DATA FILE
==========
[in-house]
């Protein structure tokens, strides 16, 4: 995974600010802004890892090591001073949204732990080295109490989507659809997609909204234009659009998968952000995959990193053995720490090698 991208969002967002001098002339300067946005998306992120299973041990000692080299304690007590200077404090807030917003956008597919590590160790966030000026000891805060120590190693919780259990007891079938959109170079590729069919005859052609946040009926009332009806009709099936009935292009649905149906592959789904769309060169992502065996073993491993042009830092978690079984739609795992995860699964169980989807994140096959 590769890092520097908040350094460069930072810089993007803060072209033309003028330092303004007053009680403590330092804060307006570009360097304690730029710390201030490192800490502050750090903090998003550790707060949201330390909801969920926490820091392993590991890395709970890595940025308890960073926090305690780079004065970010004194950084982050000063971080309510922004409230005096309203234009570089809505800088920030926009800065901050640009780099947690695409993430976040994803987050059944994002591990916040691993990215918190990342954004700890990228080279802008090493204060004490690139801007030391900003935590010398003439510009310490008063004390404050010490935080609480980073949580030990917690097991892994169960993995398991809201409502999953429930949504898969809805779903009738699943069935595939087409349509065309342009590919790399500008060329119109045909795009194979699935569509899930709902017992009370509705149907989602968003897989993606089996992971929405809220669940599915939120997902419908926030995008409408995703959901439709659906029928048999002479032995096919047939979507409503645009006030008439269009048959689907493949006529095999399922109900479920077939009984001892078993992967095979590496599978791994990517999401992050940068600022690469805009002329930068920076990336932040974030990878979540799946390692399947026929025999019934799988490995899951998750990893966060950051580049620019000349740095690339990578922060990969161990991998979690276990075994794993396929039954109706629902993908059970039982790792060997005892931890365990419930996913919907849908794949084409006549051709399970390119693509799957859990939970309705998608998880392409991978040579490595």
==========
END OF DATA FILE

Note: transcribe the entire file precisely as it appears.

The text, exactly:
[in-house]
């Protein structure tokens, strides 16, 4: 995974600010802004890892090591001073949204732990080295109490989507659809997609909204234009659009998968952000995959990193053995720490090698 991208969002967002001098002339300067946005998306992120299973041990000692080299304690007590200077404090807030917003956008597919590590160790966030000026000891805060120590190693919780259990007891079938959109170079590729069919005859052609946040009926009332009806009709099936009935292009649905149906592959789904769309060169992502065996073993491993042009830092978690079984739609795992995860699964169980989807994140096959 590769890092520097908040350094460069930072810089993007803060072209033309003028330092303004007053009680403590330092804060307006570009360097304690730029710390201030490192800490502050750090903090998003550790707060949201330390909801969920926490820091392993590991890395709970890595940025308890960073926090305690780079004065970010004194950084982050000063971080309510922004409230005096309203234009570089809505800088920030926009800065901050640009780099947690695409993430976040994803987050059944994002591990916040691993990215918190990342954004700890990228080279802008090493204060004490690139801007030391900003935590010398003439510009310490008063004390404050010490935080609480980073949580030990917690097991892994169960993995398991809201409502999953429930949504898969809805779903009738699943069935595939087409349509065309342009590919790399500008060329119109045909795009194979699935569509899930709902017992009370509705149907989602968003897989993606089996992971929405809220669940599915939120997902419908926030995008409408995703959901439709659906029928048999002479032995096919047939979507409503645009006030008439269009048959689907493949006529095999399922109900479920077939009984001892078993992967095979590496599978791994990517999401992050940068600022690469805009002329930068920076990336932040974030990878979540799946390692399947026929025999019934799988490995899951998750990893966060950051580049620019000349740095690339990578922060990969161990991998979690276990075994794993396929039954109706629902993908059970039982790792060997005892931890365990419930996913919907849908794949084409006549051709399970390119693509799957859990939970309705998608998880392409991978040579490595």